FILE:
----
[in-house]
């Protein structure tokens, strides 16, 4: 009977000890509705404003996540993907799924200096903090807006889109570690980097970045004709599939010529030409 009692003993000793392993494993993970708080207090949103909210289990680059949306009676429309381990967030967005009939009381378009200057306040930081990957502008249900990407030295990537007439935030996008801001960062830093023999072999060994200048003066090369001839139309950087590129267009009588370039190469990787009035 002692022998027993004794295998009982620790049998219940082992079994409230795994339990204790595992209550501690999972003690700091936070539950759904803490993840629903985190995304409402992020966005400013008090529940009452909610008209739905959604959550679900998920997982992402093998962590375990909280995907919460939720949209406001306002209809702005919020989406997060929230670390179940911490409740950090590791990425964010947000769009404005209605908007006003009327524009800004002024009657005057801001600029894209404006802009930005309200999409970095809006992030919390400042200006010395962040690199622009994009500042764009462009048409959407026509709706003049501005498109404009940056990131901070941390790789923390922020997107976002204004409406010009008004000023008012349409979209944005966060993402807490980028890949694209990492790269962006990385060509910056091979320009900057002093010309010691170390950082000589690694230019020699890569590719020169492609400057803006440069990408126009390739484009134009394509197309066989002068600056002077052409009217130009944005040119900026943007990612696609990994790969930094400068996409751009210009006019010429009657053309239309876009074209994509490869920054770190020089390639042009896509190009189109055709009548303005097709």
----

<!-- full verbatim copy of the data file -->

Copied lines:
[in-house]
């Protein structure tokens, strides 16, 4: 009977000890509705404003996540993907799924200096903090807006889109570690980097970045004709599939010529030409 009692003993000793392993494993993970708080207090949103909210289990680059949306009676429309381990967030967005009939009381378009200057306040930081990957502008249900990407030295990537007439935030996008801001960062830093023999072999060994200048003066090369001839139309950087590129267009009588370039190469990787009035 002692022998027993004794295998009982620790049998219940082992079994409230795994339990204790595992209550501690999972003690700091936070539950759904803490993840629903985190995304409402992020966005400013008090529940009452909610008209739905959604959550679900998920997982992402093998962590375990909280995907919460939720949209406001306002209809702005919020989406997060929230670390179940911490409740950090590791990425964010947000769009404005209605908007006003009327524009800004002024009657005057801001600029894209404006802009930005309200999409970095809006992030919390400042200006010395962040690199622009994009500042764009462009048409959407026509709706003049501005498109404009940056990131901070941390790789923390922020997107976002204004409406010009008004000023008012349409979209944005966060993402807490980028890949694209990492790269962006990385060509910056091979320009900057002093010309010691170390950082000589690694230019020699890569590719020169492609400057803006440069990408126009390739484009134009394509197309066989002068600056002077052409009217130009944005040119900026943007990612696609990994790969930094400068996409751009210009006019010429009657053309239309876009074209994509490869920054770190020089390639042009896509190009189109055709009548303005097709």